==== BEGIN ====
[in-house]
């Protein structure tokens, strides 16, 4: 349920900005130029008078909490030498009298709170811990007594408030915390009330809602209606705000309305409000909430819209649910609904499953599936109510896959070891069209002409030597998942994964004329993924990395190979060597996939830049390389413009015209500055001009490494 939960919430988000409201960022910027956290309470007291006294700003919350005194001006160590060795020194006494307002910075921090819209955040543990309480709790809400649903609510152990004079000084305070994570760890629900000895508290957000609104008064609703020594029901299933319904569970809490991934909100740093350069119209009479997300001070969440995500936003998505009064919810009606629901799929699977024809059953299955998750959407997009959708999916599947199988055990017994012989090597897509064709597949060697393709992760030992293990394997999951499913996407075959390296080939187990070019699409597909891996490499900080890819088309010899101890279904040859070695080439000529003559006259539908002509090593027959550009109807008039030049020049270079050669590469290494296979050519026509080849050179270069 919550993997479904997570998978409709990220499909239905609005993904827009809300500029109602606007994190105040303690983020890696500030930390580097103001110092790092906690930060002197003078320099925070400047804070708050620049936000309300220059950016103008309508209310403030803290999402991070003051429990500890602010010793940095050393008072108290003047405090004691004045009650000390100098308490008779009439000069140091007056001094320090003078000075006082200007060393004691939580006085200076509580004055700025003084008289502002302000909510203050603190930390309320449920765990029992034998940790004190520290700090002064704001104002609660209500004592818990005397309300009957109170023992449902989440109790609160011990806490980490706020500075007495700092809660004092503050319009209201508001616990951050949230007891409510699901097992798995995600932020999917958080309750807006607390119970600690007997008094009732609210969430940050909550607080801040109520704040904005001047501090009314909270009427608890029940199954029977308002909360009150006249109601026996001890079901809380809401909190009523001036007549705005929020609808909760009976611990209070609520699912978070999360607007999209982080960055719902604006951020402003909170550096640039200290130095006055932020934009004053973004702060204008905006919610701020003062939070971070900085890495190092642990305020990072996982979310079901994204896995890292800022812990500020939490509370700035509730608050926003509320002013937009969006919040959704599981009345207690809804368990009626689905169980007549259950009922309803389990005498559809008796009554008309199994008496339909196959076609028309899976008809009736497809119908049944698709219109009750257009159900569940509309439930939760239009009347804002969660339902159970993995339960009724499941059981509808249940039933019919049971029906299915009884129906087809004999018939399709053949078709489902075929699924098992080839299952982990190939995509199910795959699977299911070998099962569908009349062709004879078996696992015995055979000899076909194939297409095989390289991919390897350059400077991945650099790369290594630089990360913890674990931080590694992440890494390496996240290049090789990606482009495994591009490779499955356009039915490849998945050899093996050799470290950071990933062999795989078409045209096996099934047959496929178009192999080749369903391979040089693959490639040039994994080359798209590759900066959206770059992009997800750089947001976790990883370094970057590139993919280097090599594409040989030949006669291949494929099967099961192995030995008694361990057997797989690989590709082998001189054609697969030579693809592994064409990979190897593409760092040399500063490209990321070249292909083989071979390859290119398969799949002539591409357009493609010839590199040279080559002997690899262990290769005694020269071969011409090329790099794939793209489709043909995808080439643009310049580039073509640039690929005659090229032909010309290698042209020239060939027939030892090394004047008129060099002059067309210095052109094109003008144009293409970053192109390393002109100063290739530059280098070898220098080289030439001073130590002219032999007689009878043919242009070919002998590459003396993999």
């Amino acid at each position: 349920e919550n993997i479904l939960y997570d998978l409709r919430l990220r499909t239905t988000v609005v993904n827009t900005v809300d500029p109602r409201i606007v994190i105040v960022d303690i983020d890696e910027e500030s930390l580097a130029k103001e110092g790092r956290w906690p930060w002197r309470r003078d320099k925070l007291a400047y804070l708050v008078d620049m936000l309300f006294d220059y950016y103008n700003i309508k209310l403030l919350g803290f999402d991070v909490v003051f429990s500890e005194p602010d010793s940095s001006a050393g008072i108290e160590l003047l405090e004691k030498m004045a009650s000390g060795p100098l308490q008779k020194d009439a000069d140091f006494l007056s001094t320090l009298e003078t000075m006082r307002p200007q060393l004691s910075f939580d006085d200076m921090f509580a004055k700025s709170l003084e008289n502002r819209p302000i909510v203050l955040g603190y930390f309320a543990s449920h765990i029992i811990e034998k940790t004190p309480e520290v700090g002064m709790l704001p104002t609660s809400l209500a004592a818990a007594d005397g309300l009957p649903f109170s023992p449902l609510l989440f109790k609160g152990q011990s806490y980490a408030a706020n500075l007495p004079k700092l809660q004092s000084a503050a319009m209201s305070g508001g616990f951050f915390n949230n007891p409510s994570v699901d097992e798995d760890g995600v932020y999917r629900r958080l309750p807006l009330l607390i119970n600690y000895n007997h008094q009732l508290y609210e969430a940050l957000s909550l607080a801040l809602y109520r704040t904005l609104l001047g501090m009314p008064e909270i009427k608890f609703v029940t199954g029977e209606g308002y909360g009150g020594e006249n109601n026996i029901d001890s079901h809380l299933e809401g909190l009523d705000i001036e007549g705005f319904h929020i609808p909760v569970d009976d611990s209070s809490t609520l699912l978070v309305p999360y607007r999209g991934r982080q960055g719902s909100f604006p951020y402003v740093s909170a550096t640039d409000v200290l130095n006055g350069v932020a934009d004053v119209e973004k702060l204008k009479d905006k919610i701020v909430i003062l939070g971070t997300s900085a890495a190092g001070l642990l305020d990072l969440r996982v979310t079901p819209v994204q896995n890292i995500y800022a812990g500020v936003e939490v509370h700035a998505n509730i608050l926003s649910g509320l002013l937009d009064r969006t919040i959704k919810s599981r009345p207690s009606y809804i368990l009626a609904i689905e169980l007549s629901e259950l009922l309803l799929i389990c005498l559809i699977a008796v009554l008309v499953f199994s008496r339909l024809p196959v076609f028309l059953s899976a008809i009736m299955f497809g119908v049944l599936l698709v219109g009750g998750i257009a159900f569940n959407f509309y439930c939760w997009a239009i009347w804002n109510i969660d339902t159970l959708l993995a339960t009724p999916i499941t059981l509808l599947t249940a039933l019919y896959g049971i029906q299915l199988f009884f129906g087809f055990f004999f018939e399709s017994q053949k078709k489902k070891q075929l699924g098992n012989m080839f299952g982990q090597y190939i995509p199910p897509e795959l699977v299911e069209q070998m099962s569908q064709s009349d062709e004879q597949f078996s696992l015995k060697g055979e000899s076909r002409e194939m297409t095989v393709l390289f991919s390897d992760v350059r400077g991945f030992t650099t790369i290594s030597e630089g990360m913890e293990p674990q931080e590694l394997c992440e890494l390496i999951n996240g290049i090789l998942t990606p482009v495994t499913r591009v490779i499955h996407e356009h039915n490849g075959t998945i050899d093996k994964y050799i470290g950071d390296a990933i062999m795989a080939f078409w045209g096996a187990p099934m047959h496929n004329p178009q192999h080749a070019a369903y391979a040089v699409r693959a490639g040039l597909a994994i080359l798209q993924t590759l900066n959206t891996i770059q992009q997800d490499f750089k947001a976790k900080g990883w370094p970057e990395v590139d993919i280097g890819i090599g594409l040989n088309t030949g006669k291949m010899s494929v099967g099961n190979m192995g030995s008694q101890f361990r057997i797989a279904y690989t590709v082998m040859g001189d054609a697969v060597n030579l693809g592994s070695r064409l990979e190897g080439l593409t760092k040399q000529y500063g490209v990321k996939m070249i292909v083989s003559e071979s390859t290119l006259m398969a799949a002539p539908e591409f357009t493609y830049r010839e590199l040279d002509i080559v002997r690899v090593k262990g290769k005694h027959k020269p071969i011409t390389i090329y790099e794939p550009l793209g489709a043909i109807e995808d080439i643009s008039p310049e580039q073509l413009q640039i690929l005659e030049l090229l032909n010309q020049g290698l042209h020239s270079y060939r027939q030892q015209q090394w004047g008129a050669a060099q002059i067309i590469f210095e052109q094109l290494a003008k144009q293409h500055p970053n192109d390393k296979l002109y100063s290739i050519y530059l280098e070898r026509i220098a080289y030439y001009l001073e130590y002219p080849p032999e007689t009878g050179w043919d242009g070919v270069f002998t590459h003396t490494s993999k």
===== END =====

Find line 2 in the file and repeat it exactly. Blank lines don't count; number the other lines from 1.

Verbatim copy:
């Protein structure tokens, strides 16, 4: 349920900005130029008078909490030498009298709170811990007594408030915390009330809602209606705000309305409000909430819209649910609904499953599936109510896959070891069209002409030597998942994964004329993924990395190979060597996939830049390389413009015209500055001009490494 939960919430988000409201960022910027956290309470007291006294700003919350005194001006160590060795020194006494307002910075921090819209955040543990309480709790809400649903609510152990004079000084305070994570760890629900000895508290957000609104008064609703020594029901299933319904569970809490991934909100740093350069119209009479997300001070969440995500936003998505009064919810009606629901799929699977024809059953299955998750959407997009959708999916599947199988055990017994012989090597897509064709597949060697393709992760030992293990394997999951499913996407075959390296080939187990070019699409597909891996490499900080890819088309010899101890279904040859070695080439000529003559006259539908002509090593027959550009109807008039030049020049270079050669590469290494296979050519026509080849050179270069 919550993997479904997570998978409709990220499909239905609005993904827009809300500029109602606007994190105040303690983020890696500030930390580097103001110092790092906690930060002197003078320099925070400047804070708050620049936000309300220059950016103008309508209310403030803290999402991070003051429990500890602010010793940095050393008072108290003047405090004691004045009650000390100098308490008779009439000069140091007056001094320090003078000075006082200007060393004691939580006085200076509580004055700025003084008289502002302000909510203050603190930390309320449920765990029992034998940790004190520290700090002064704001104002609660209500004592818990005397309300009957109170023992449902989440109790609160011990806490980490706020500075007495700092809660004092503050319009209201508001616990951050949230007891409510699901097992798995995600932020999917958080309750807006607390119970600690007997008094009732609210969430940050909550607080801040109520704040904005001047501090009314909270009427608890029940199954029977308002909360009150006249109601026996001890079901809380809401909190009523001036007549705005929020609808909760009976611990209070609520699912978070999360607007999209982080960055719902604006951020402003909170550096640039200290130095006055932020934009004053973004702060204008905006919610701020003062939070971070900085890495190092642990305020990072996982979310079901994204896995890292800022812990500020939490509370700035509730608050926003509320002013937009969006919040959704599981009345207690809804368990009626689905169980007549259950009922309803389990005498559809008796009554008309199994008496339909196959076609028309899976008809009736497809119908049944698709219109009750257009159900569940509309439930939760239009009347804002969660339902159970993995339960009724499941059981509808249940039933019919049971029906299915009884129906087809004999018939399709053949078709489902075929699924098992080839299952982990190939995509199910795959699977299911070998099962569908009349062709004879078996696992015995055979000899076909194939297409095989390289991919390897350059400077991945650099790369290594630089990360913890674990931080590694992440890494390496996240290049090789990606482009495994591009490779499955356009039915490849998945050899093996050799470290950071990933062999795989078409045209096996099934047959496929178009192999080749369903391979040089693959490639040039994994080359798209590759900066959206770059992009997800750089947001976790990883370094970057590139993919280097090599594409040989030949006669291949494929099967099961192995030995008694361990057997797989690989590709082998001189054609697969030579693809592994064409990979190897593409760092040399500063490209990321070249292909083989071979390859290119398969799949002539591409357009493609010839590199040279080559002997690899262990290769005694020269071969011409090329790099794939793209489709043909995808080439643009310049580039073509640039690929005659090229032909010309290698042209020239060939027939030892090394004047008129060099002059067309210095052109094109003008144009293409970053192109390393002109100063290739530059280098070898220098080289030439001073130590002219032999007689009878043919242009070919002998590459003396993999």